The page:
Annual Meteor Shower Will Reach its Peak On August 11th

James Marshall
August 9, 2019

The peak of the meteor shower is coinciding with the nearly full moon. It happens when the Earth enters into the wake of the Swift-Tuttle comet. These meteors radiate from their radiant point in the night sky, and for the Perseids, that's in the northeast sky.

The Perseid meteor shower is one of the most spectacular sights in the northern hemisphere sky, occurring during July and August every year.

Visible from July 23 through August 20, with peak activity occurring around the night of August 12-13, these shooting or falling "stars" are meteors visibly streaking in the Earth's atmosphere.

Two nights later on August 11, just as darkness falls the full moon will look striking next to brilliant Saturn.

The best time to observe will be from midnight to dawn. Join us for a late night of watching the Perseid Meteor Shower from 10 p.m.to 1 a.m., Monday, Aug. 12 at Spirio Soccer Field at Overlook Park in White Rock.

You don't need special equipment or knowledge of the constellations. Though the window is smaller on the second night, it's worth it because that's when the shower is at its peak. If you head out after 9 p.m. once darkness falls, you should be able to see Perseids, just not to the extent that you could if you stuck it out longer. The name "Perseids" was given to those particles because they seem to come from the direction of the Perseus constellation. In fact, they note that in 2016 stargazers were able to view between 150 and 200 meteors an hour.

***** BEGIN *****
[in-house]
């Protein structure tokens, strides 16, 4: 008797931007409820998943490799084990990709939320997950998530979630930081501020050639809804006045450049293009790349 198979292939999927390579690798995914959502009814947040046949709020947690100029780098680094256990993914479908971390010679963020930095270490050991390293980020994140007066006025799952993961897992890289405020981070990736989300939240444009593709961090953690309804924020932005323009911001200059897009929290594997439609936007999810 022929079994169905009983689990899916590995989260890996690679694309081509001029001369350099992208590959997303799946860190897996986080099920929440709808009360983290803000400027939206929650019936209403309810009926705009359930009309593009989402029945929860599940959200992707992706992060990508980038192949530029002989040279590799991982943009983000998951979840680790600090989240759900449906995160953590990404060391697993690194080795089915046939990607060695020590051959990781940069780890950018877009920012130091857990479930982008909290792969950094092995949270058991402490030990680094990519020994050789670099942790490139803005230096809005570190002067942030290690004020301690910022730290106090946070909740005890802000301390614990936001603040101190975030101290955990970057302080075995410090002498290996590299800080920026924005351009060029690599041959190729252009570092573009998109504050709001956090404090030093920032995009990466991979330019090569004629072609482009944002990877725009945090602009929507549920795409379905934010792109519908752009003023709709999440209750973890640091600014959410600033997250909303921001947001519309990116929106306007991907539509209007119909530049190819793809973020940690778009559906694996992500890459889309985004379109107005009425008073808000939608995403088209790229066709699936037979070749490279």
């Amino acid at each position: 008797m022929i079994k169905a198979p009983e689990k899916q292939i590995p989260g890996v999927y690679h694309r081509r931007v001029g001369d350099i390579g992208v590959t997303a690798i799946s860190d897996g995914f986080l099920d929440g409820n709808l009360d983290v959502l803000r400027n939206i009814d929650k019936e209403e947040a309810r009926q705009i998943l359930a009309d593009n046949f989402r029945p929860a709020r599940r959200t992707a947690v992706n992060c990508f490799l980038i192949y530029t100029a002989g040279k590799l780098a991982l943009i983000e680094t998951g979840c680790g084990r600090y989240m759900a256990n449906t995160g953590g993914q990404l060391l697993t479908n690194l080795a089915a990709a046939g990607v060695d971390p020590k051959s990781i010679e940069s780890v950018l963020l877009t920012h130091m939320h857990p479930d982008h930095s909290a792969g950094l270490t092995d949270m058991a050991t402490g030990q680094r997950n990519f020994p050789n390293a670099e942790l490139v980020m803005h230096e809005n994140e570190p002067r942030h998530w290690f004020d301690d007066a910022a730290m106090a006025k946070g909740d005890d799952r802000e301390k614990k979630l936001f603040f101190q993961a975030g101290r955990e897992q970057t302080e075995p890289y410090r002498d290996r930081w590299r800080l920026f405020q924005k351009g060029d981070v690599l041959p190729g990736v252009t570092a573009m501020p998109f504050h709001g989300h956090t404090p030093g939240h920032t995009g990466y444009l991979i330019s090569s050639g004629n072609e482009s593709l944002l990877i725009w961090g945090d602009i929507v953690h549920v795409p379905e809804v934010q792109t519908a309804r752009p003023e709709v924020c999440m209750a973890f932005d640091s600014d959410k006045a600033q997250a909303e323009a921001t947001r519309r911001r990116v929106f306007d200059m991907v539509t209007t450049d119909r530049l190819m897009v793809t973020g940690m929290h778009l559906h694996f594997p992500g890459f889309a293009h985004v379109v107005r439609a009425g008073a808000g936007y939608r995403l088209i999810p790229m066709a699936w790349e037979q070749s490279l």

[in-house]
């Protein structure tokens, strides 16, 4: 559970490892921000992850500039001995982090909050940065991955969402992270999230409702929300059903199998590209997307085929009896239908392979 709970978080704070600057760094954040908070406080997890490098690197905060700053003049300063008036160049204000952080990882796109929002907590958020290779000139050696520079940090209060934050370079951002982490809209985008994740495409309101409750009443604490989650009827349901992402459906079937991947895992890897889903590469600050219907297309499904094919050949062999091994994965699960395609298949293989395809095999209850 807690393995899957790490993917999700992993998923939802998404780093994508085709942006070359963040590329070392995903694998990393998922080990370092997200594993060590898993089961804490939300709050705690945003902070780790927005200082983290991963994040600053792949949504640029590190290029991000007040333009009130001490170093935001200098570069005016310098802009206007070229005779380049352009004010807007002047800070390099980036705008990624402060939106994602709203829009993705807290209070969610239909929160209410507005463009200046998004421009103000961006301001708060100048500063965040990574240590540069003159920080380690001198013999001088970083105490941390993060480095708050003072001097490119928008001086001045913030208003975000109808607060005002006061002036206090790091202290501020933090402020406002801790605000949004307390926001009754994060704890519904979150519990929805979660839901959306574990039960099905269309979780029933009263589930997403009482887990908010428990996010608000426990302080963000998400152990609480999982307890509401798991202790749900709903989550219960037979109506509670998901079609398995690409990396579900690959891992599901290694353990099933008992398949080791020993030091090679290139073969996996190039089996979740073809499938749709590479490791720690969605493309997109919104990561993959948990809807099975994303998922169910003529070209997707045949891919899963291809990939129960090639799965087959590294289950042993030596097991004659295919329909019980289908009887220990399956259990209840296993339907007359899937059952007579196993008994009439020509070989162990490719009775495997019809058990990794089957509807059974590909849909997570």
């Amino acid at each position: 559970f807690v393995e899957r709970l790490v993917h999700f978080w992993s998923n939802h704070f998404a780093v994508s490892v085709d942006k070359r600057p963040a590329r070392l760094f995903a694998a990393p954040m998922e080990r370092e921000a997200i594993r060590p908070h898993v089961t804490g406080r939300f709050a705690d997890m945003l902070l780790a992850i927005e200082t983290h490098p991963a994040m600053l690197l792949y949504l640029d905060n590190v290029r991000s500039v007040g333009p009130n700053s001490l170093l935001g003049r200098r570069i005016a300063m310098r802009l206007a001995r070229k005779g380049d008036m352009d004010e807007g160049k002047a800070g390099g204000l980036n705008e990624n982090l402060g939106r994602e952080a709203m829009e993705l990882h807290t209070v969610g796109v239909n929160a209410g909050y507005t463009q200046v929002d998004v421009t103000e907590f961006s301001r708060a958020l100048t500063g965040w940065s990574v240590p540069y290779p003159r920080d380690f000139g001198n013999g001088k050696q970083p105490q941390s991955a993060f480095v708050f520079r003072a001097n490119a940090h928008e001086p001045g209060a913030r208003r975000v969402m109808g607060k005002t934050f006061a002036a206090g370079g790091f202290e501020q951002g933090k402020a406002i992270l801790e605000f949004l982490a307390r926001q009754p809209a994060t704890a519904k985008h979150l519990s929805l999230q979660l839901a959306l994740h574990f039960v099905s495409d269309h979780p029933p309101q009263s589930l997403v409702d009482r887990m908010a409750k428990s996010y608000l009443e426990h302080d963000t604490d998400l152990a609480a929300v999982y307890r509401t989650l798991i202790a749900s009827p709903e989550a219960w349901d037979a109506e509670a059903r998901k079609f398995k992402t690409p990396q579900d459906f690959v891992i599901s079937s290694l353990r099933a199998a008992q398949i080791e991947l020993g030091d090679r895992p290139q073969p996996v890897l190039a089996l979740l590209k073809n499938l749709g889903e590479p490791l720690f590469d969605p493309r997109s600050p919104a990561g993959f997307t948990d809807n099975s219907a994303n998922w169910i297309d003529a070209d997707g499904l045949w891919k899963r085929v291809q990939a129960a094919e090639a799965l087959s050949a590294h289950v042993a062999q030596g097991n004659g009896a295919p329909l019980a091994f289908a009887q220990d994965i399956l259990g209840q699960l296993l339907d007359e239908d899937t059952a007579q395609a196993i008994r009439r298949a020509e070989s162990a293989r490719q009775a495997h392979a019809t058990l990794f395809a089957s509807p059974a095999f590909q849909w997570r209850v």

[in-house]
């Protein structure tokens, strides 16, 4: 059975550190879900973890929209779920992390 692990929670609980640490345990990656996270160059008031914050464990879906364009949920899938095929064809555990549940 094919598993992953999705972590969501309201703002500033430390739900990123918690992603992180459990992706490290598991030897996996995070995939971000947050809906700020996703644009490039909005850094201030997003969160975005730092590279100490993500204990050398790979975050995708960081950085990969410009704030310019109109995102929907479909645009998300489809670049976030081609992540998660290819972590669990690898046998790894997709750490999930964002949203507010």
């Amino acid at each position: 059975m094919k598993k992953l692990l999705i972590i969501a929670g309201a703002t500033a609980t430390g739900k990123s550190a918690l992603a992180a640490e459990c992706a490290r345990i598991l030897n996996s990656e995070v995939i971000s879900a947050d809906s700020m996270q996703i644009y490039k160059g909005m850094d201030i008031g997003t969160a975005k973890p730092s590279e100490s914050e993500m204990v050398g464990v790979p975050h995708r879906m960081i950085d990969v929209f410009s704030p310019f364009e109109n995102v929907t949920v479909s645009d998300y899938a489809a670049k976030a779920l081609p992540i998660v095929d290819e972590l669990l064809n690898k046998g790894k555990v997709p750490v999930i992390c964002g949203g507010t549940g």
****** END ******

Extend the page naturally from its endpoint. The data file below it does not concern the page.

The Delta Aquariids are often overshadowed by the Perseids, a much more reliable meteor shower that's active around the same time of year.

"Remember to let your eyes become adjusted to the dark - it takes about 30 minutes".

The meteor shower of this August will be accompanied by a bright moon which might make observing the unique show a bit hard.

To better enjoy the meteor shower, we recommend you to find a secluded area with little air and light effluence.

As for B.C. and Alberta, here are some hot-spots for your viewing pleasure. So get away from cities, even suburbs, and go rural.

Now that you know when to watch, what about where?

"People should consider viewing meteors during the nights leading up to the peak", Samuhel said.

Other reports by Click Lancashire

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